Outdoor Card Rooms? How the California Gaming Industry is Changing due to COVID-19

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Over the weekend, Stars Casino in Tracy, moved its tables outdoors. Stars Casino became the first card room in California allowed operating outdoors.

The news of reopening cardrooms and casinos came after California Gov. Gavin Newsom ordered everyone to stay home for at least a month. Then, a second wave broke out and indoor seating had to close. So, the Stars Casino brought everything outside.

Everything will be placed under tents like table games. Social distancing protocols must be followed and card rooms can still only offer table games as well. No slot machines or video poker is involved.

With the “outside” thinking, the California gaming industry is looking at ways to bring in revenue while the coronavirus keeps casinos and cardrooms closed in different regions throughout the state.

Casinos & Cardrooms

Last month, cardrooms asker Gov. Gavin Newsom to tell tribal casinos to close their doors in the middle of the pandemic. Cases started to spike and cardrooms were closed as the casinos were able to stay open. This was able to happen as tribal casinos do not have to follow the Governor’s executive order.

Health officials in San Diego County were inspecting whether or not a cluster of positive coronavirus cases came from a tribal casino back in May. Many of the casinos in the area opened back up in May, which was earlier than anything else that opened up during this time.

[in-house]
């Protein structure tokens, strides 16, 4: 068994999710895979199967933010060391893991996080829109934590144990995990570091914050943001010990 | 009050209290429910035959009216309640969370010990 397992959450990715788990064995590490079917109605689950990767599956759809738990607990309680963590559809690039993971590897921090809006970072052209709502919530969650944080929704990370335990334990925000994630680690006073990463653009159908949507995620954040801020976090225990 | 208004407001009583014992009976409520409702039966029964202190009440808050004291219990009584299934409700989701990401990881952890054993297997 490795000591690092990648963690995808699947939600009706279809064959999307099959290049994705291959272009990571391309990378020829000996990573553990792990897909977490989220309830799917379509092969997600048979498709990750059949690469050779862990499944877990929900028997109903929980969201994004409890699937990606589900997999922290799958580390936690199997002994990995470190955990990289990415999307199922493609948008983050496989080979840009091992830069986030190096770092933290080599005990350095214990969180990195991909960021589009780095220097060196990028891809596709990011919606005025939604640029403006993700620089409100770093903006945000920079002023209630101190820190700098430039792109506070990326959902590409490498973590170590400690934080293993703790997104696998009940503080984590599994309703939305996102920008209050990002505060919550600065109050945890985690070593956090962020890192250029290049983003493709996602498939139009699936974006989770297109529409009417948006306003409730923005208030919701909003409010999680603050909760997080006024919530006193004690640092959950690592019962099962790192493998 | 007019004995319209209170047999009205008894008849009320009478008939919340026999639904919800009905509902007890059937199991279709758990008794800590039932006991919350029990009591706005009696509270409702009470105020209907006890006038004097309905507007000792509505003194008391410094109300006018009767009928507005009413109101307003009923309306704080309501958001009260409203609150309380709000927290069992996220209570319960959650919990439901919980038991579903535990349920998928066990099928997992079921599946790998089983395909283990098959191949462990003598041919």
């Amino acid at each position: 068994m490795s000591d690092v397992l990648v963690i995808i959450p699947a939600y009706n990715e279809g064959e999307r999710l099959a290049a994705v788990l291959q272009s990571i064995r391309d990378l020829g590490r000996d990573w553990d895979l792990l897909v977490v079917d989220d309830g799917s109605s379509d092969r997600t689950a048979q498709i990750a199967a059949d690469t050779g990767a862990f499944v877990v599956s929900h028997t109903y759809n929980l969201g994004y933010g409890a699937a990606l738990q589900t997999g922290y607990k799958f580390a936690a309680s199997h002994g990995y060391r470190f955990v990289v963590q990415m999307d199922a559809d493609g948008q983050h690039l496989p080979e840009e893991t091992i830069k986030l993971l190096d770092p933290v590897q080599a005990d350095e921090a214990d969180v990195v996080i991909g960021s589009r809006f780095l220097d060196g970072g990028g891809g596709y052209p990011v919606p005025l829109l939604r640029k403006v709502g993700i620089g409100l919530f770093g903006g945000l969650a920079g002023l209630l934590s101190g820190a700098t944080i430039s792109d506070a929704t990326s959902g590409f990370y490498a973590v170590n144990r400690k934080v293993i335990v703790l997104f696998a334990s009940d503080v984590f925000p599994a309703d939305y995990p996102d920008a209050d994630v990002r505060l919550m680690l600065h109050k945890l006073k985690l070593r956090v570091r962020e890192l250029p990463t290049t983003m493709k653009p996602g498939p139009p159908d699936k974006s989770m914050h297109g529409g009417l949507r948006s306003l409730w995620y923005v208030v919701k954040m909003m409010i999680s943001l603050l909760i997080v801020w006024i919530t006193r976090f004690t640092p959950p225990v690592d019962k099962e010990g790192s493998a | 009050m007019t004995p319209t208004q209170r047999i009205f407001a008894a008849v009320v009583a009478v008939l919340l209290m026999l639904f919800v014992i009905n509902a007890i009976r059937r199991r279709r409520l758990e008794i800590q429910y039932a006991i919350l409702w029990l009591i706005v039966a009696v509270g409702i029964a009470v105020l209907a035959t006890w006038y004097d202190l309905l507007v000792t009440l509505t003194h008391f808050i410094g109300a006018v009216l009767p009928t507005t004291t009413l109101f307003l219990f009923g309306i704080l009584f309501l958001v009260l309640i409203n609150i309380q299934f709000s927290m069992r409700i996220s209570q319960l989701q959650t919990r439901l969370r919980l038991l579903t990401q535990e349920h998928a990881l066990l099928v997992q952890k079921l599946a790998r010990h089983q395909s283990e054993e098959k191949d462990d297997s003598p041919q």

Almost all California casinos reopened back in late spring/early summer with no repercussions. There have been a few reported instances where possible outbreaks were linked to casinos, yet there has been no conclusive evidence.

The cardroom and casino tension is at an all-time high, especially with sports betting off the table for a few more years. Cardrooms must follow Gov. Newsom’s executive orders while casinos are still free to do their own thing. This also costs the cardrooms money, while putting the public at risk at casinos, especially as an outbreak happens in southern California.

Sports Betting in a Pandemic

On June 23, Sen. Bill Dodd pulled his constitutional amendment, SCA 6, from trying to pass a sports betting bill. Now, sports betting in California will most likely have to wait until 2023 before it can become legal when voters can approve of it in 2022.

California tribes were fighting Dodd and Assemblyman Adam Gray hard on the legislature. Tribes have their own idea of sports betting and California lawmakers have theirs. Lawmakers tried to get their bill through Congress, but the coronavirus pandemic slowed them down.

The stay-at-home order placed by Gov. Newsome affected the tribes’ push to get its sports betting bill on the ballot in November. Tribes needed to get over 1 million signatures and verified people by the due date to get on the ballot.

A coalition of California tribes tried to get an extension to get more signatures so no one has to wait until 2022 for sports betting. However, they did find a California judge that would grant them an extension and would have until October 12 to get all the signatures they needed.

Not passing the sports betting bill when they did will most likely help California create a much better bill than before. Mobile betting was not even apart of the original plan.